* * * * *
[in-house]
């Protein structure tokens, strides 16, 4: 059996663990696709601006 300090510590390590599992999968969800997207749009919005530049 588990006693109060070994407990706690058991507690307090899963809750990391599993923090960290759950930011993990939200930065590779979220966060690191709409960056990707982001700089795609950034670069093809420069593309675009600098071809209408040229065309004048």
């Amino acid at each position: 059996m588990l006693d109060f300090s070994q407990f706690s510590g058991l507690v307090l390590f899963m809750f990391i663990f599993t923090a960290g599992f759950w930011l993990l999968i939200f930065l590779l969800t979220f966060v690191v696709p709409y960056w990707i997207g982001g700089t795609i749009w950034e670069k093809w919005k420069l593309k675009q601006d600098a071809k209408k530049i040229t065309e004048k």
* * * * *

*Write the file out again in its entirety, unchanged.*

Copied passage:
[in-house]
């Protein structure tokens, strides 16, 4: 059996663990696709601006 300090510590390590599992999968969800997207749009919005530049 588990006693109060070994407990706690058991507690307090899963809750990391599993923090960290759950930011993990939200930065590779979220966060690191709409960056990707982001700089795609950034670069093809420069593309675009600098071809209408040229065309004048």
């Amino acid at each position: 059996m588990l006693d109060f300090s070994q407990f706690s510590g058991l507690v307090l390590f899963m809750f990391i663990f599993t923090a960290g599992f759950w930011l993990l999968i939200f930065l590779l969800t979220f966060v690191v696709p709409y960056w990707i997207g982001g700089t795609i749009w950034e670069k093809w919005k420069l593309k675009q601006d600098a071809k209408k530049i040229t065309e004048k």